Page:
How Madonna Accomplished the Impossible with Her Last World Tour

The logistics of the modern touring industry fascinating.  While working on a documentary about Arthur Fogel, head of global touring for Live Nation, I gained a new appreciation of how complex putting together a world tour is.  Fogel was responsible for the Police reunion tour, U2’s 360 Tour and Madonna’s MDNA roadtrip.

Ruth Blatt, a reformed academic (her description, not mine) loves to analyze music and musicians in interesting ways.  Check out this article she wrote for Forbes about how Madonna pulled off her MDNA world tour.

Sunday night Madonnareceived a Billboard Music Award for the Top Touring Artist of 2012. Her MDNA tour, which brought in $305 million, was a musical and visual extravaganza. Madonna performed with 140,000 pounds of gear suspended above her head. She danced on 42-square-inch squares undulating up and down, reaching eight feet above the stage. What’s more, at each of the 88 stops of the tour, the stage had been built in a few short hours by a local crew who has never seen it (or the traveling roadies) before. Rock concerts descend upon a host site and then quickly disappear. The only certainty is that of unforeseen obstacles. How do they get the show to go on every night, no matter what?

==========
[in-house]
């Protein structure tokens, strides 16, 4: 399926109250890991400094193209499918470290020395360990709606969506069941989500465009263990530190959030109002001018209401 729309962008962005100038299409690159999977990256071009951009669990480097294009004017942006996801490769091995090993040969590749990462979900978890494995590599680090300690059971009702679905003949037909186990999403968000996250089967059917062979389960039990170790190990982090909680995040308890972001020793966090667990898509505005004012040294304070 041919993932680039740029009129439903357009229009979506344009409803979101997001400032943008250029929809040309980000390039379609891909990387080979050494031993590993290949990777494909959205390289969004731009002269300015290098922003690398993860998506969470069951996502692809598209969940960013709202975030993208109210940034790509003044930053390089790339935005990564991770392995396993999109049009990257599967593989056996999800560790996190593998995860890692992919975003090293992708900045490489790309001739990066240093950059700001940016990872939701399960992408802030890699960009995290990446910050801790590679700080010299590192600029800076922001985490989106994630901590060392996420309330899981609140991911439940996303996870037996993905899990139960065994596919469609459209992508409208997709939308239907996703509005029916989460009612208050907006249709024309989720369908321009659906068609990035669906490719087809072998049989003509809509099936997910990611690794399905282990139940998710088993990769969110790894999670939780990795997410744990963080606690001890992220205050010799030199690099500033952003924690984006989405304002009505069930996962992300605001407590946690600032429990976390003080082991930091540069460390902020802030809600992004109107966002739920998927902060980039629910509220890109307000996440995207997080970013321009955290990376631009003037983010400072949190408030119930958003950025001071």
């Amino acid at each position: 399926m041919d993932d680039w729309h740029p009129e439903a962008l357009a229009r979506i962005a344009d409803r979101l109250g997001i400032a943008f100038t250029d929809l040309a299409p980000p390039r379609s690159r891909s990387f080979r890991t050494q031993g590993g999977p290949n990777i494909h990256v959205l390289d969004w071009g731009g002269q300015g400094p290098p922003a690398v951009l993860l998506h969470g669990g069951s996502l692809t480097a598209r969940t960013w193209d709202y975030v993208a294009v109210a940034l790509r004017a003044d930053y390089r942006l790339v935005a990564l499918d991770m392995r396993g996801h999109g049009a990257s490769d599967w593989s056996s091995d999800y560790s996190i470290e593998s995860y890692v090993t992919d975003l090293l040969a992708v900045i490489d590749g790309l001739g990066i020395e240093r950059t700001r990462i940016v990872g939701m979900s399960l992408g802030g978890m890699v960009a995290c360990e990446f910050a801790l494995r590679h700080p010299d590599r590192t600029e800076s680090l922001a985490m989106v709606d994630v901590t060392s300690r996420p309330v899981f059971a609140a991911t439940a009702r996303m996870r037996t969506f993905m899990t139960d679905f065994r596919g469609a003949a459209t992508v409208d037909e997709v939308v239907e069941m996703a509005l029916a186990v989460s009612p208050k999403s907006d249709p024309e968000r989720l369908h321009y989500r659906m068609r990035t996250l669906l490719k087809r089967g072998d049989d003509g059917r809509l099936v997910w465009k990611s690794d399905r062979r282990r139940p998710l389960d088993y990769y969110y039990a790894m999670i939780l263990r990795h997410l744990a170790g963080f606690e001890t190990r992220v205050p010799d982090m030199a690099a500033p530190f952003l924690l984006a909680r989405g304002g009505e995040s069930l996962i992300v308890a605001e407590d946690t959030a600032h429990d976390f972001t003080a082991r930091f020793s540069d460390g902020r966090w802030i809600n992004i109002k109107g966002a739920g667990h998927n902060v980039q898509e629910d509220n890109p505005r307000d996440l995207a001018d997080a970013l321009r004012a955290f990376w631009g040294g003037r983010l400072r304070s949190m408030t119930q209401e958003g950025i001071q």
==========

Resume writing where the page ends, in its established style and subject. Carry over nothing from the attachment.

The people who know the answer to that question work for TAIT, the company behind Madonna’s stage set. TAIT has built the sets for all ten highest grossing tours of all time, including for Roger Waters, The Rolling Stones, and U2. TAIT has developed expertise in designing complex stage sets that can be safely, quickly, and cost effectively put together and taken apart.

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Alan Cross

is an internationally known broadcaster, interviewer, writer, consultant, blogger and speaker. In his 30+ years in the music business, Alan has interviewed the biggest names in rock, from David Bowie and U2 to Pearl Jam and the Foo Fighters. He’s also known as a musicologist and documentarian through programs like The Ongoing History of New Music.

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